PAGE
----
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Posted: March 30, 2009

How “secure” is Social Security?

What you should do to maximize your retirement income

Wayne Farlow

With recent market declines, many people have had their retirement savings substantially reduced. With less retirement savings, the viability of Social Security has become more important than ever for both younger and older employees.

Will Social Security be available when you retire? In my opinion, Social Security will survive and be available, even for employees who are just entering the workplace. Social Security is a “sacred cow” for all politicians that wish to be re-elected. Because of this, it will survive, regardless of the future costs and its associated debt. However, at some point, the cost of maintaining the present Social Security benefits will be overwhelming. 

To offset the increasing costs of Social Security, the “Full Retirement Age” for younger workers will likely be extended beyond the current maximum of age 67.  The maximum level of earnings taxed will continue to increase beyond the current $106,800 and the combined Social Security tax rate of 12.4 percent will likely increase. There may also be “privatization” of a portion of Social Security taxes. “Privatization” would allow for government transference of some of the Social Security investment risk, as well as allow for inflation adjustments to be discontinued on the “privatized” benefits. 

With Social Security changes likely, what should you do to maximize your retirement income? If you are under 50, plan for your retirement as if Social Security benefits will not be available. While this scenario is highly unlikely, increasing your retirement saving will provide for a more abundant retirement, regardless of what happens to Social Security. If you are older than 50, your Social Security benefits will likely be unaffected by any future changes. However, since the Social Security rules are so complex, be sure you understand all of the variables before you begin taking benefits. As an example, many people believe that if they are fully retired, they should automatically begin taking Social Security benefits at age 62.  However, this decision could cost them thousands of dollars in reduced benefits.

Let’s look at a few strategies on when to take Social Security benefits:

Strategy 1 - If you will have any meaningful employment between age 62 and your full retirement age, wait until your FRA to begin your Social Security benefits. Any income above $14,160 annually will reduce your Social Security benefits by one dollar for every two dollars that you earn above that limit.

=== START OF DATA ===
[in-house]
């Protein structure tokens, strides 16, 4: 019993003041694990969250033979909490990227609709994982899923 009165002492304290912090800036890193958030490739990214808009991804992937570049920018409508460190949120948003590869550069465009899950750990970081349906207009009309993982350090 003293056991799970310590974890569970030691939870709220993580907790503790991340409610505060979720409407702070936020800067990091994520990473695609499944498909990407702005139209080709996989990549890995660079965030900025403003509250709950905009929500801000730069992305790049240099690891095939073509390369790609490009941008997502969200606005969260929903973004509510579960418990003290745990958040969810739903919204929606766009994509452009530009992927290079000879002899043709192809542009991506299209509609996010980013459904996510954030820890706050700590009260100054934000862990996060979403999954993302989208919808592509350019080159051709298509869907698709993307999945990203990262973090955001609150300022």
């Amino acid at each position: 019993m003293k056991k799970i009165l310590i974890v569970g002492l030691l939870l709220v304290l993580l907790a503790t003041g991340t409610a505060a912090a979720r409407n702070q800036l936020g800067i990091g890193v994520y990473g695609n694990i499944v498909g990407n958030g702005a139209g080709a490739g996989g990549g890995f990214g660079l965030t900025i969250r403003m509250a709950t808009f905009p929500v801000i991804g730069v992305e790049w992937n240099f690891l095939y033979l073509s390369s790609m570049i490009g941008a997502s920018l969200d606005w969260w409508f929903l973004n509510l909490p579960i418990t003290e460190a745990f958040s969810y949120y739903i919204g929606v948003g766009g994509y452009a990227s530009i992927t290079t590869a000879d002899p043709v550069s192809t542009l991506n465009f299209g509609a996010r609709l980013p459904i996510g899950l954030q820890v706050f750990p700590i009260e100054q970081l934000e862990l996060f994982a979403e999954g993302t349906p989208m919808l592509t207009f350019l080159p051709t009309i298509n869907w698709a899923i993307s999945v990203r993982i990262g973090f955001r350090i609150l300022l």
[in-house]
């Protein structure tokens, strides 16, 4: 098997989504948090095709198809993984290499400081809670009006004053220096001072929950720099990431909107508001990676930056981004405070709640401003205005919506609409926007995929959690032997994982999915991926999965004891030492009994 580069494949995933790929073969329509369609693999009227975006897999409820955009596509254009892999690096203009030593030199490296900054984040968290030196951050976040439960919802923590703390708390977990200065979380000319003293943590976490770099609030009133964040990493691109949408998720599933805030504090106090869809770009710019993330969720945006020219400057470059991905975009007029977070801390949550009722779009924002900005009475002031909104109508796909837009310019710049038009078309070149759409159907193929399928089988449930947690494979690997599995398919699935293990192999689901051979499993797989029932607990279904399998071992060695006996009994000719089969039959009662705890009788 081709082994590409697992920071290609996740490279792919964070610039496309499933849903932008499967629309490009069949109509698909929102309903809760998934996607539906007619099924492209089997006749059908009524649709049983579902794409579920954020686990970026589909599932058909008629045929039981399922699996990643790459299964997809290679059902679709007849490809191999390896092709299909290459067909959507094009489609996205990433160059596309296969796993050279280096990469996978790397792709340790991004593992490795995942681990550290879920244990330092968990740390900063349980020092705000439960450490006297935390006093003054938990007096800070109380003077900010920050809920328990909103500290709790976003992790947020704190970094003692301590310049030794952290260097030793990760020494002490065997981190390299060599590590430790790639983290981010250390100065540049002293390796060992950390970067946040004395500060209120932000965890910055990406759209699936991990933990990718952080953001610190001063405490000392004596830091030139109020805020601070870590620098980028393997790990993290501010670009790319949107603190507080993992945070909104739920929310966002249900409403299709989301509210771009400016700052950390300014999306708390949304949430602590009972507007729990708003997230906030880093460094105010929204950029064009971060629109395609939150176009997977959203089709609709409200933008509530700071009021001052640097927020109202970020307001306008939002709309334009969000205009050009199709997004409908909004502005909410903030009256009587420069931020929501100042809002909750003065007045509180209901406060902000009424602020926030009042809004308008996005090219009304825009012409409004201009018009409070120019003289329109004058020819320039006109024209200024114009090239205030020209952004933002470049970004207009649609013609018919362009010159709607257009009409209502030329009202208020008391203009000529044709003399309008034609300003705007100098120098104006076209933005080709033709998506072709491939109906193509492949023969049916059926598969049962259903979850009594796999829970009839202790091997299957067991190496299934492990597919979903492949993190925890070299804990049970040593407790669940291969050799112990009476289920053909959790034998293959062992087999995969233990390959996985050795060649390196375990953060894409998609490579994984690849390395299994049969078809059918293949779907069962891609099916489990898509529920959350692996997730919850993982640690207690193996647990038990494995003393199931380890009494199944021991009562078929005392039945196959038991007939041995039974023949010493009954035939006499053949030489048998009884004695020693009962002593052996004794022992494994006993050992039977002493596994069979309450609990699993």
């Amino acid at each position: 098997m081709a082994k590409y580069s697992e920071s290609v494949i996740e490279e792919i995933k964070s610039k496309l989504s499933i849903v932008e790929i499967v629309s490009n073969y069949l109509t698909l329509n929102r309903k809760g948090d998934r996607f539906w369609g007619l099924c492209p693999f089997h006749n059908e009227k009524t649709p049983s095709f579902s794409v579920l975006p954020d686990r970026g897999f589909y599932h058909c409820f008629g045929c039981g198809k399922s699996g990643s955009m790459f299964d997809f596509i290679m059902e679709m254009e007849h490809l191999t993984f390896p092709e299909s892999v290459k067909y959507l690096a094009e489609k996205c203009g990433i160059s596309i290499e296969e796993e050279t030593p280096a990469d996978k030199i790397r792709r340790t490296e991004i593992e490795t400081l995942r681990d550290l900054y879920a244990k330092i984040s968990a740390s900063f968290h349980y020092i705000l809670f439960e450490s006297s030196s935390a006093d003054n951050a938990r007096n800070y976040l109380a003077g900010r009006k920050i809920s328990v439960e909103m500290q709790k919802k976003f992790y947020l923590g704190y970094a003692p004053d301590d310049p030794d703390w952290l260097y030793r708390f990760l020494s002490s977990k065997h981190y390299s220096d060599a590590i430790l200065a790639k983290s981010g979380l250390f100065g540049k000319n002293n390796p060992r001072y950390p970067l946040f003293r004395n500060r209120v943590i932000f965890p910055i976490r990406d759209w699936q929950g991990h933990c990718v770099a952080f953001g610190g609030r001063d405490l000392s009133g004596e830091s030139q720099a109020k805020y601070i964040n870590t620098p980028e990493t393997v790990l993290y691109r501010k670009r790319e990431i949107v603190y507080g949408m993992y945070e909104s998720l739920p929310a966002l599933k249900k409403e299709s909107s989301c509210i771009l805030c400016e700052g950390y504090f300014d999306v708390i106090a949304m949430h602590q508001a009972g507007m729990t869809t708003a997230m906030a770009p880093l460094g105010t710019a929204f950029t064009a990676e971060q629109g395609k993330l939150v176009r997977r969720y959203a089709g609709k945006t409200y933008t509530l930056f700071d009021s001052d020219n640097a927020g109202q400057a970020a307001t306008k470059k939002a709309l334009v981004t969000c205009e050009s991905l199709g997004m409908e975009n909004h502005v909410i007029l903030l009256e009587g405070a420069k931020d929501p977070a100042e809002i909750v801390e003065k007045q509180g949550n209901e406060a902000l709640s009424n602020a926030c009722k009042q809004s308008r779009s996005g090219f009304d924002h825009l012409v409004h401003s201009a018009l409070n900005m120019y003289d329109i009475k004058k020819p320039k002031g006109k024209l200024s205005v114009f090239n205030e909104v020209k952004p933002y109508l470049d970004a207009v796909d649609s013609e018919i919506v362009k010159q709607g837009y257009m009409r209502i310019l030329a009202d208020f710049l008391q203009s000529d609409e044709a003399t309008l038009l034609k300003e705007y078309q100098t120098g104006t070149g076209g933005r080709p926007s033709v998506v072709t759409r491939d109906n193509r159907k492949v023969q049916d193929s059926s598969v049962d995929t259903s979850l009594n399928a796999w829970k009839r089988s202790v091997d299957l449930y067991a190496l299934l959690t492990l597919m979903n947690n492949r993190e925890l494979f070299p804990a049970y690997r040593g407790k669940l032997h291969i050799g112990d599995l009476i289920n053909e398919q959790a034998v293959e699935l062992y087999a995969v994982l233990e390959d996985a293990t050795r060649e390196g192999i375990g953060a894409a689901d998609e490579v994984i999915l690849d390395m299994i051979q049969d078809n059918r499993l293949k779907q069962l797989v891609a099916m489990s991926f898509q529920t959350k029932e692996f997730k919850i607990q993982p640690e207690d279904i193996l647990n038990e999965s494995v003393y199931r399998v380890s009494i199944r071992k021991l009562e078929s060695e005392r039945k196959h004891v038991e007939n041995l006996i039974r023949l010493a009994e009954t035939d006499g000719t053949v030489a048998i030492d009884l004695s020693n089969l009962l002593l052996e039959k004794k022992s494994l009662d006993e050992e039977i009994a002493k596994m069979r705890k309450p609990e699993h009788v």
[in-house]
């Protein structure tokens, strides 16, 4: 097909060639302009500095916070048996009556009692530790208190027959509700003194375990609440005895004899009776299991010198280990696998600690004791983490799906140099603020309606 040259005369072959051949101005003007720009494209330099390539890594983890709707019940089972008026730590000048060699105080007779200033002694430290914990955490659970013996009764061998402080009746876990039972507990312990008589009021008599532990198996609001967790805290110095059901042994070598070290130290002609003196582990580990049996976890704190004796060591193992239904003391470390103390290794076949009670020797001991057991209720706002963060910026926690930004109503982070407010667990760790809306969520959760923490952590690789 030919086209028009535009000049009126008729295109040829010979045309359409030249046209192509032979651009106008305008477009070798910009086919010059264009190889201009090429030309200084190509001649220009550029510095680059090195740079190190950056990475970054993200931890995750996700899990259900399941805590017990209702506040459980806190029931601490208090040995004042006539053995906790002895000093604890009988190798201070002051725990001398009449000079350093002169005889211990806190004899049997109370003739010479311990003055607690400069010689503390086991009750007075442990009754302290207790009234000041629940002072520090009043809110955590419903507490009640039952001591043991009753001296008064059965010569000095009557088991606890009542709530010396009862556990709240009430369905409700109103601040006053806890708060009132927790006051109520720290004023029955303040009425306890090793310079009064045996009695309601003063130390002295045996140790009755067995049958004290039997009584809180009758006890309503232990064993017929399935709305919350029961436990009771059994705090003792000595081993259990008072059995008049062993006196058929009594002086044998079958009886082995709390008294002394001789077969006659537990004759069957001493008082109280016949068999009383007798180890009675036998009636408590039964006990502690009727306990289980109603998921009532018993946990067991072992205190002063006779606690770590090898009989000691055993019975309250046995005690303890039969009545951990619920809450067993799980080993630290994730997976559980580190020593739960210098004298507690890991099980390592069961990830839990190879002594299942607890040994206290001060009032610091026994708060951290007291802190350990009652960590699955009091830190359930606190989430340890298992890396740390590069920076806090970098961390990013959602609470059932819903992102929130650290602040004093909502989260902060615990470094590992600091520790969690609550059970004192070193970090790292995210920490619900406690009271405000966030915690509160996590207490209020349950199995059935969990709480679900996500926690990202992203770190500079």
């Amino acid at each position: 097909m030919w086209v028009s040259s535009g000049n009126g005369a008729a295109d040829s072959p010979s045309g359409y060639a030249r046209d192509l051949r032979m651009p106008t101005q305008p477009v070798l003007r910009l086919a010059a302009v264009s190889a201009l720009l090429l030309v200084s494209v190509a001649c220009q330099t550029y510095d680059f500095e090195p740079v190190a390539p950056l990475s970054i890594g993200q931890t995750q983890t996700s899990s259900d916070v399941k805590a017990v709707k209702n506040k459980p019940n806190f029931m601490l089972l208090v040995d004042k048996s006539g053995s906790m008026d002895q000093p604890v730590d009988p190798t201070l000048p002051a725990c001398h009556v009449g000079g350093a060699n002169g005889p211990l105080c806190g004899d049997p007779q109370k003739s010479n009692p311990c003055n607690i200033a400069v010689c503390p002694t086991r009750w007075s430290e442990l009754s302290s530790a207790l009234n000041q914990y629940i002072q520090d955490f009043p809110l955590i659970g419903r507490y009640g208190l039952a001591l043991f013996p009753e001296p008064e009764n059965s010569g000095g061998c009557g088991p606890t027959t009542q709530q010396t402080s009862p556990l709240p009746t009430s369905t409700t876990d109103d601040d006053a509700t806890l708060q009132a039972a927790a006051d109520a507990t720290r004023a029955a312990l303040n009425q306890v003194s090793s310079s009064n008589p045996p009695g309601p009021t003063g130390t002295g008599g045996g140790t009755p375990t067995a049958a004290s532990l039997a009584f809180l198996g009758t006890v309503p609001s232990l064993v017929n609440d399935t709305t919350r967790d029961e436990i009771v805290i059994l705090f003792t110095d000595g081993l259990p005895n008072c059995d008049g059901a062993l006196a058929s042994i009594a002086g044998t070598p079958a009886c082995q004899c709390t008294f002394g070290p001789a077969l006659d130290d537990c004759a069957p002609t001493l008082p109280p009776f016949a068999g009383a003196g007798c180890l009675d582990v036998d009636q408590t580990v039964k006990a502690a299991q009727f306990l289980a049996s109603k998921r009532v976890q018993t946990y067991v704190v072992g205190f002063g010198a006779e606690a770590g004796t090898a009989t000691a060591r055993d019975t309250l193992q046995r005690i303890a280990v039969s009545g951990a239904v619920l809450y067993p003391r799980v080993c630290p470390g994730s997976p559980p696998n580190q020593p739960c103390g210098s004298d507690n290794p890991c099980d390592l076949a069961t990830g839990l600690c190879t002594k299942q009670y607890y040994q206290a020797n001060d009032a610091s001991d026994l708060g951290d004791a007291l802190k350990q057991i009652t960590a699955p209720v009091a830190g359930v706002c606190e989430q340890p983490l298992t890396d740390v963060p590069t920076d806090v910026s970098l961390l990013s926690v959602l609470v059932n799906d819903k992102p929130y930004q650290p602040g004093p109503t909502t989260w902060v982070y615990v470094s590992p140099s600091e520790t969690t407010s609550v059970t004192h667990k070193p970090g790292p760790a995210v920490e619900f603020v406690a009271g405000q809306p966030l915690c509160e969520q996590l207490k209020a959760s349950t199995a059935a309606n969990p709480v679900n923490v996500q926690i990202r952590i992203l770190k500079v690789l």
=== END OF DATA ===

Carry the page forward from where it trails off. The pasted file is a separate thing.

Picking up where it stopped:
The next two strategies assume that you are in good health and that you do not require early Social Security benefits for your financial survival.

Strategy 2 – Even if you are fully retired, start taking your Social Security benefits at your FRA instead of age 62.  By doing this: 1) You receive annual Inflation adjustments based on benefits that are 33 percent higher;  2) You receive more total benefits if you live beyond age 77;  3)  If your benefits are greater than your spouse’s and you pass away before your spouse, your spouse can receive a 33 percent or larger payment.

Strategy 3 – If your spouse is younger and will receive a significantly lower benefit, consider waiting until age 70 to collect your benefits. This will provide you with a benefit that is 32 percent greater than your FRA benefit and at least 76 percent higher than your age 62 benefit. More importantly, if you die before your spouse, he or she will receive this increased benefit for the remainder of their lifetime, if they wait until their FRA to begin taking Social Security benefits.

These three simple strategies demonstrate the importance of making an informed decision concerning Social Security benefits. The approach that is best for you will depend upon your health as well as any spousal age and income differences. As part of your abundant retirement planning, get professional advice on the vagaries of Social Security before making your decision on when to begin taking benefits. Doing this may provide thousands of extra retirement dollars for you and your spouse.

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Wayne Farlow is the founder of Financial Abundance, LLC, a Registered Investment Advisor firm.  He is a Certified Financial Planner (CFP®), focusing on Retirement Planning, Investment Management, Small Business Owner Planning and Sudden Wealth/Inheritance Planning.  His book, “Financial Abundance Guide,” is available free at www.farlowfinancial.com .  He can be reached at wayne@farlowfinancial.com or at 303-554-0309.

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